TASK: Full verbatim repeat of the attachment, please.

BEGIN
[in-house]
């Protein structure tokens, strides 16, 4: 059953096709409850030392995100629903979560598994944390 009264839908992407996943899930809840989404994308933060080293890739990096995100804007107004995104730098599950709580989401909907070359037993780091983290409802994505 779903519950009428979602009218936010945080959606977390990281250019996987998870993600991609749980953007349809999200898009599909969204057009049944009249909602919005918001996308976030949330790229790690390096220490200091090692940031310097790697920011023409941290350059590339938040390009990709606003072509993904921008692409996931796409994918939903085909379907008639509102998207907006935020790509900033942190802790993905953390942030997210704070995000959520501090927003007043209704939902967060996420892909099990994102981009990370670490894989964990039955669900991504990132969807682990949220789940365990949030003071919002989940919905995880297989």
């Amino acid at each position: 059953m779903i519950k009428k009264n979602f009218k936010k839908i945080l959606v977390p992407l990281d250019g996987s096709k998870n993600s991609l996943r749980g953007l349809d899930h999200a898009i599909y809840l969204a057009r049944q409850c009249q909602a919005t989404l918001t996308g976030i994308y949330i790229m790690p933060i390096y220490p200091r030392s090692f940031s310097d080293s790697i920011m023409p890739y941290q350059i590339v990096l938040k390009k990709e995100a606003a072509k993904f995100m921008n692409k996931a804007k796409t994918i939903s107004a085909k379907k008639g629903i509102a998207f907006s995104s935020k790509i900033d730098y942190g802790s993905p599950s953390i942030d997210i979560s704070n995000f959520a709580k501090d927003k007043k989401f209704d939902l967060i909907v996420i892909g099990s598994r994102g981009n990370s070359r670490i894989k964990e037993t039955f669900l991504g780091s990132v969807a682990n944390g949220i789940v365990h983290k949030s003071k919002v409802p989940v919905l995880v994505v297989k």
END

[in-house]
């Protein structure tokens, strides 16, 4: 059953096709409850030392995100629903979560598994944390 009264839908992407996943899930809840989404994308933060080293890739990096995100804007107004995104730098599950709580989401909907070359037993780091983290409802994505 779903519950009428979602009218936010945080959606977390990281250019996987998870993600991609749980953007349809999200898009599909969204057009049944009249909602919005918001996308976030949330790229790690390096220490200091090692940031310097790697920011023409941290350059590339938040390009990709606003072509993904921008692409996931796409994918939903085909379907008639509102998207907006935020790509900033942190802790993905953390942030997210704070995000959520501090927003007043209704939902967060996420892909099990994102981009990370670490894989964990039955669900991504990132969807682990949220789940365990949030003071919002989940919905995880297989």
């Amino acid at each position: 059953m779903i519950k009428k009264n979602f009218k936010k839908i945080l959606v977390p992407l990281d250019g996987s096709k998870n993600s991609l996943r749980g953007l349809d899930h999200a898009i599909y809840l969204a057009r049944q409850c009249q909602a919005t989404l918001t996308g976030i994308y949330i790229m790690p933060i390096y220490p200091r030392s090692f940031s310097d080293s790697i920011m023409p890739y941290q350059i590339v990096l938040k390009k990709e995100a606003a072509k993904f995100m921008n692409k996931a804007k796409t994918i939903s107004a085909k379907k008639g629903i509102a998207f907006s995104s935020k790509i900033d730098y942190g802790s993905p599950s953390i942030d997210i979560s704070n995000f959520a709580k501090d927003k007043k989401f209704d939902l967060i909907v996420i892909g099990s598994r994102g981009n990370s070359r670490i894989k964990e037993t039955f669900l991504g780091s990132v969807a682990n944390g949220i789940v365990h983290k949030s003071k919002v409802p989940v919905l995880v994505v297989k």